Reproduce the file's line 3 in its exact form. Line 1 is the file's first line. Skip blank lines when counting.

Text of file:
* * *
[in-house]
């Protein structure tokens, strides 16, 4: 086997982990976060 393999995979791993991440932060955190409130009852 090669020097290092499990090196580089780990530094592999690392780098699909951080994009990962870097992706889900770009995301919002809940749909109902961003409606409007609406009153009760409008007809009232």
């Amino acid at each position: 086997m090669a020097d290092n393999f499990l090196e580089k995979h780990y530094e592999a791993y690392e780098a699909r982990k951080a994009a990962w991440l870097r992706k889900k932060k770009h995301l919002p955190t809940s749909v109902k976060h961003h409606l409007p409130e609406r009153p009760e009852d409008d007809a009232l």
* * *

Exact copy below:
């Amino acid at each position: 086997m090669a020097d290092n393999f499990l090196e580089k995979h780990y530094e592999a791993y690392e780098a699909r982990k951080a994009a990962w991440l870097r992706k889900k932060k770009h995301l919002p955190t809940s749909v109902k976060h961003h409606l409007p409130e609406r009153p009760e009852d409008d007809a009232l």